Bisous Baby: 5/10/2009

No matter how organised a person you are, or how well prepared you feel, arriving in a foreign country and knowing that you’ll spend the next seven months living there is a completely overwhelming experience.

Everyone has their own way of approaching a challenge as big as the ‘Year Abroad’. Some people like to go over and over every little detail of their plan, talking with friends and family and working out ways to cope with the separation and emotional upheaval. Personally I just chose to pretend that it wasn’t happening, a strategy which didn’t seem so clever when I suddenly found myself alone and homeless in France.

As I sit here at my desk in my beautiful, spacious apartment just outside the city centre it’s easy for me to say that it was the right decision to get on that plane. I wasn’t so sure at the time.

I stayed on at my summer job far longer than any of the other summer staff and lived as if I was going to be working in that rough, grotty Lloyds No. 1 Bar for the rest of my life, and I didn’t begin packing until about 12 hours before I had to be on the plane. My friends were telling me ‘You know you won’t really go’ and one even offered to marry me so that I could stay in the country, prompting me to explain that I wasn’t actually being deported; I had CHOSEN to put myself through this ordeal…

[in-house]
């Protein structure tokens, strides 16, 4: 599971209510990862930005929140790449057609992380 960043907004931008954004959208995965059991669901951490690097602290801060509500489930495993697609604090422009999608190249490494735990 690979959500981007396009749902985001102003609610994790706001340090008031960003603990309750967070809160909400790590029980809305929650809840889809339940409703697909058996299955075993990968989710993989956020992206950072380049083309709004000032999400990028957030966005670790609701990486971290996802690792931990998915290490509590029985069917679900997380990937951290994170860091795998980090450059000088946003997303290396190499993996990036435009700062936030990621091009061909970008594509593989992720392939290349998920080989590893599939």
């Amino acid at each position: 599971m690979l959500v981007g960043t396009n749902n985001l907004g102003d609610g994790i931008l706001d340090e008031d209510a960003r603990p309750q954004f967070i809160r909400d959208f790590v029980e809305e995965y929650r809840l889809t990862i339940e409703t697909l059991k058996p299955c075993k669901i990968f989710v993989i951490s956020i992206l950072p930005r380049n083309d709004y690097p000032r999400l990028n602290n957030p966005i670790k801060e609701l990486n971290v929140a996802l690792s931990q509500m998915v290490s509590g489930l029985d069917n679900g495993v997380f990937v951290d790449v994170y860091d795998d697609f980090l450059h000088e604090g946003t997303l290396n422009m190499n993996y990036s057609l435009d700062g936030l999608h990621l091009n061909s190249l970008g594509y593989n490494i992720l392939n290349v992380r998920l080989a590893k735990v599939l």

The reality was I knew in my heart of hearts that working in a bar in South Wales forever would just not do. Much as I love South Wales (I really do, I know it’s weird), I’m rather hoping for something a little more exciting from life, and for that I need a degree and for that I need to live abroad for a year. So I got on the plane.

And I spent the first two days completely petrified. Moving to a foreign country, especially one such as France which is heavy on the paperwork, can be extremely stressful and very frightening. Running around in circles in inevitable – you’re told that you can’t open a bank account until you have a fixed address and you can’t pay the deposit on the accommodation that you want until you have your contract of employment and you can’t have your contract of employment until you have a bank account for your salary to be paid into…and so on.

But only one week into my Year Abroad experience I can already tell you that all the panicking is worth it in the end. I’ve been at my job (in a lycée or sixth form college) for just two days but am already finding it a rewarding experience. My vocabulary is increasing with every day that passes and I am taking full advantage of the opportunity to make new friends. Moving to a foreign country is a bit like being a fresher again- you can talk to whoever you like and not feel like a total freak.

So my one piece of advice to anyone going on their year abroad would be to accept the fact that you’re going to feel nervous and scared. Despite your worries embrace the experience, give everything a go and speak with as many people as possible. Never refuse an invite, and for God’s sake don’t worry about grammar. Just TALK and people will want to talk to you!


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